The Web of Confucius: Evolution and Revolution in Chinese Higher Education

By Nancy Lynch Street and Marilyn J. Matelski.

Published by The Learner, a book imprint by Common Ground Publishing

Format Price
Book: Print $US40.00
Book: Electronic $US15.00

Chinese schools are thought to have begun in the Western Zhou (11th century to 770 B.C.), and continued through Confucius' time (551-479 B.C., and far beyond), emphasizing the "six arts"-ritual, music, archery, charioteering, history (including calligraphy), and mathematics.

Extrapolating, adapting, and charting these Confucian ideals through several historic eras, the authors use a systems theory-based web model to demonstrate these cultural influences on Chinese higher education. The authors also argue that this "Confucian" web deeply influenced Deng Xiaoping's "long march" towards China's global development. Political, financial, technological, social and cultural imperatives of China's entrance into the global mainstream have, in turn, further affected the escalating evolution of education in China's universities.

The authors-professors in both the American and the Chinese higher education systems-also develop an argument for delving deeply into culture, utilizing historical-critical methodology, buttressed by a conceptual understanding useful in analyzing the development of similar systems throughout the world. In addition, they present an historic, multi-faceted view of China's many incursions into the global world system, to build a truly astonishing higher education system in 2009. This rapid response further illustrates the strong foundation and societal and governmental support-upon which the current Chinese educational system continues to build.

Keywords: Higher Education, Confucius

Book: Print (Paperback). Book: Electronic (PDF File; 2.930MB). Published by The Learner, a book imprint by Common Ground Publishing, Champaign, Illinois.

Dr. Nancy Lynch Street

Professor, Communication Studies Department, Bridgewater State University, South Easton, MA, USA

Dr. Nancy Lynch Street is a full professor of Communication Studies at Bridgewater State University (BSU), Bridgewater, MA. Over the past thirty years, Street has served twice as the Exchange Professor from BSU to Shanxi Teacher’s University in Linfen, in addition to numerous other China-related projects in the United States and in China. She has received two Fulbright Study Group awards (to Taiwan, South Korea and the PRC) and one Fulbright Senior Specialist grant to consult with Beijing Jiaotong University. In addition to developing curriculum, with emphasis on theory, Intercultural Communication and Globalization, Street has served as Graduate Coordinator, Department Chairperson and Coordinator of the Center for Research and Learning (CART). She has also traveled throughout Greece, Eastern Europe, Western Europe, Russia, Scandinavia, Mexico and Cuba. Using participant observation, interviewing and ethnography she has co-authored multiple books on China, war and film and social change. Her first book, In Search of Red Buddha: Higher Education in China After Mao Zedong, 1985-1990 was reissued in 2004. Currently, Dr. Street’s latest book (co-authored with Dr. Marilyn Matelski of Boston College, entitled Web of Confucius was issued in 2009.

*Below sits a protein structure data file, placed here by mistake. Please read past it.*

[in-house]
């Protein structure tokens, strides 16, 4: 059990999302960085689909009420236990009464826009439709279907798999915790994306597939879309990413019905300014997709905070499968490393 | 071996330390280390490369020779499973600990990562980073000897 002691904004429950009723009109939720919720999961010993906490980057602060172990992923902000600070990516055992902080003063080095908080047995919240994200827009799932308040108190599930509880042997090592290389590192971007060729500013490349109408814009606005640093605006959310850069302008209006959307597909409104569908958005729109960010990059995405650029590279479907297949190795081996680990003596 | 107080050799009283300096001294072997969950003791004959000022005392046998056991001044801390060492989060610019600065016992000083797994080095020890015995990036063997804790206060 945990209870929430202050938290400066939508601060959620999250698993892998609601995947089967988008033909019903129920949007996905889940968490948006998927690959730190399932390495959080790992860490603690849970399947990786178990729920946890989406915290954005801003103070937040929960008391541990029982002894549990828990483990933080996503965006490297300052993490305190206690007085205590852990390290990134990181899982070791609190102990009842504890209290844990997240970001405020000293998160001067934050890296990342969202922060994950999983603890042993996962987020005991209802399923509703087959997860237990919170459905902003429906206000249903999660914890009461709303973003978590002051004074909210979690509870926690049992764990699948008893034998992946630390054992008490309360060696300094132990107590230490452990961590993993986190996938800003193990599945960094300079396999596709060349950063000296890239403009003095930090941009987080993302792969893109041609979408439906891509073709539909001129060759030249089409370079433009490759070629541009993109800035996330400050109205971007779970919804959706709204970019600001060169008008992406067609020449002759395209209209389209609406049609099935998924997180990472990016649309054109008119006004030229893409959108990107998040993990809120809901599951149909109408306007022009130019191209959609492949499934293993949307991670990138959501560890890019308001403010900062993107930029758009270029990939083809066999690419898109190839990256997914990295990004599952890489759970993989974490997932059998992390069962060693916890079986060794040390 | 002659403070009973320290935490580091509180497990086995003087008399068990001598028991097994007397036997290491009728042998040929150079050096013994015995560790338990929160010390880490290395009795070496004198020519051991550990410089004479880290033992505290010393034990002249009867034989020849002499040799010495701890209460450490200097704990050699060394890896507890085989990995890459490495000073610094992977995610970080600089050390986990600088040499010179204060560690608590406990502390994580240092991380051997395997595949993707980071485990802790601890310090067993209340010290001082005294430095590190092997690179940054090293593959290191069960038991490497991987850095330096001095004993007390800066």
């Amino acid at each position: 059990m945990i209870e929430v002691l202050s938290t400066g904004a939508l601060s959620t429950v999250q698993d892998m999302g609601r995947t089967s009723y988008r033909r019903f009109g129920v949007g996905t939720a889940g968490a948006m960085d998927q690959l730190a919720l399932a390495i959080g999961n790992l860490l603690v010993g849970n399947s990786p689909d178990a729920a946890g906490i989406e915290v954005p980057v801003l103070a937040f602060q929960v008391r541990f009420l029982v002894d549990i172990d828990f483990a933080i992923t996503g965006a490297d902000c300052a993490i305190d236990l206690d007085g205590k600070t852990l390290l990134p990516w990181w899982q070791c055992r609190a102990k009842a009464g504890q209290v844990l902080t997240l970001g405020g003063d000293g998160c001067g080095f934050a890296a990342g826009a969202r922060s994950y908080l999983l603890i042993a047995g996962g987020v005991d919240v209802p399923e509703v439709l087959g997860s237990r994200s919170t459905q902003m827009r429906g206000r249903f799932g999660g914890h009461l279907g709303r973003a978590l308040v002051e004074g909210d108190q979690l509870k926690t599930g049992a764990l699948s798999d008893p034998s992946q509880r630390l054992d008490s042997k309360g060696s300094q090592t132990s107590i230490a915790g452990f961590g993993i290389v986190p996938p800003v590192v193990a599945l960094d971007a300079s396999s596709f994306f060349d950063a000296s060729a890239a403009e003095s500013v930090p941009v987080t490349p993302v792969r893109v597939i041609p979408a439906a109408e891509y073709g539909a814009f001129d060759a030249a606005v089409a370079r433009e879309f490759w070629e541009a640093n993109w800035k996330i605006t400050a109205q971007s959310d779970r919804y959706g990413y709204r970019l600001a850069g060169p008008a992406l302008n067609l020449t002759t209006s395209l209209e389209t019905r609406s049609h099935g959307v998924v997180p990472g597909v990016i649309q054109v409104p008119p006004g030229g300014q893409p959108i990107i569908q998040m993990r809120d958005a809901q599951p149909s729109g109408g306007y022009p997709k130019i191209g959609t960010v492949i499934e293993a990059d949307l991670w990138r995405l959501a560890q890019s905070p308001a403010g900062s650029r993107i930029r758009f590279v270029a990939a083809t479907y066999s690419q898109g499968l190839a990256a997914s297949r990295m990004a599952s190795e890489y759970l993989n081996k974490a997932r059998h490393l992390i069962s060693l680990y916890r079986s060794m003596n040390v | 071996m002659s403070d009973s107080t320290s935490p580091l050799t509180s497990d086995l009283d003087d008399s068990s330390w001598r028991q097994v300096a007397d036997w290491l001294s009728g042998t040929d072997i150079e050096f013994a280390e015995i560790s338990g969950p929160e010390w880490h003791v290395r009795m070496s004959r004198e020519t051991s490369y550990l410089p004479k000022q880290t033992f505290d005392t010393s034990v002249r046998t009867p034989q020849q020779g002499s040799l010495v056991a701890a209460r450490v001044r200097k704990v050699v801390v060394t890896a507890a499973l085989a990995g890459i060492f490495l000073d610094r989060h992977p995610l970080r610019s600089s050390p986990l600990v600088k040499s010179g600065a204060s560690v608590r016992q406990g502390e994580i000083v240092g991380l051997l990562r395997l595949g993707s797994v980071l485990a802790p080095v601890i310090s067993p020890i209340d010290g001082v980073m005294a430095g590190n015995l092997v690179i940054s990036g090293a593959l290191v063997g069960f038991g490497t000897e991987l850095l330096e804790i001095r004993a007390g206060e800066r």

Dr. Marilyn J. Matelski

Professor, Communication Department, Boston College, Chestnut Hill, MA, USA

Dr. Marilyn J. Matelski is a tenured full professor at Boston College, having received her B.A. from Michigan State University, as well as M.A. and Ph.D. degrees from the University of Colorado at Boulder. She has taught in the Communication Department at BC since 1978, where she served as Chairperson from 1995 to 1998. Her scholarly interests include areas of intercultural communication, cultural diversity and media studies. She has authored and/or co-authored fourteen books, more than a dozen journal articles and numerous convention papers on topics ranging from soap operas to Vatican Radio. Most recently, she has concentrated her research efforts on social change in China, Cuba and parts of Eastern Europe, emphasizing the impact of media and education in reformulating a nation’s cultural landscape.

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